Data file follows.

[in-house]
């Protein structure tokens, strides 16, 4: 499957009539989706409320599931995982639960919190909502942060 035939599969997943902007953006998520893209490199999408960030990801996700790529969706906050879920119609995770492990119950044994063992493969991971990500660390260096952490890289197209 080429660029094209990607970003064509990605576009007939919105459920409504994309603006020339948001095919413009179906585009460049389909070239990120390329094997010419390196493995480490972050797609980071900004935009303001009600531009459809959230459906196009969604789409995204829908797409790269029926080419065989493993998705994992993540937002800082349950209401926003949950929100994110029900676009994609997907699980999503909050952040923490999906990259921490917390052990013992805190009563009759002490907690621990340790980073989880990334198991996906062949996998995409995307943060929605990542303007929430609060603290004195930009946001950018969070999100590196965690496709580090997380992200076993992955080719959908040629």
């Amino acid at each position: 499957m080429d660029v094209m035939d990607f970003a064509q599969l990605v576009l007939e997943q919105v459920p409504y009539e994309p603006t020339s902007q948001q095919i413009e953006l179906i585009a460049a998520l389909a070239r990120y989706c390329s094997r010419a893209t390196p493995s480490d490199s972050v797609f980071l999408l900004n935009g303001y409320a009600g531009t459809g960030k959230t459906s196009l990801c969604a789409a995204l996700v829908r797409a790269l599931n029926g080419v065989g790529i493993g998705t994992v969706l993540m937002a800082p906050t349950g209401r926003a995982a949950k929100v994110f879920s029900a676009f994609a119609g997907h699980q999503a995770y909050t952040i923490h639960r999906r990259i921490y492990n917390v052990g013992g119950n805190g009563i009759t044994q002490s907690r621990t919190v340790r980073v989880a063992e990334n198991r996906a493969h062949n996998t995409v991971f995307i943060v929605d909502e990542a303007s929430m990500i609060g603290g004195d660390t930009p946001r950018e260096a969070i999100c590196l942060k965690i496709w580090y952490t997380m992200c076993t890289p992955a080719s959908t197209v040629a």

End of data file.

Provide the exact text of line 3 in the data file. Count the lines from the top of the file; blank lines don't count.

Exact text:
């Amino acid at each position: 499957m080429d660029v094209m035939d990607f970003a064509q599969l990605v576009l007939e997943q919105v459920p409504y009539e994309p603006t020339s902007q948001q095919i413009e953006l179906i585009a460049a998520l389909a070239r990120y989706c390329s094997r010419a893209t390196p493995s480490d490199s972050v797609f980071l999408l900004n935009g303001y409320a009600g531009t459809g960030k959230t459906s196009l990801c969604a789409a995204l996700v829908r797409a790269l599931n029926g080419v065989g790529i493993g998705t994992v969706l993540m937002a800082p906050t349950g209401r926003a995982a949950k929100v994110f879920s029900a676009f994609a119609g997907h699980q999503a995770y909050t952040i923490h639960r999906r990259i921490y492990n917390v052990g013992g119950n805190g009563i009759t044994q002490s907690r621990t919190v340790r980073v989880a063992e990334n198991r996906a493969h062949n996998t995409v991971f995307i943060v929605d909502e990542a303007s929430m990500i609060g603290g004195d660390t930009p946001r950018e260096a969070i999100c590196l942060k965690i496709w580090y952490t997380m992200c076993t890289p992955a080719s959908t197209v040629a």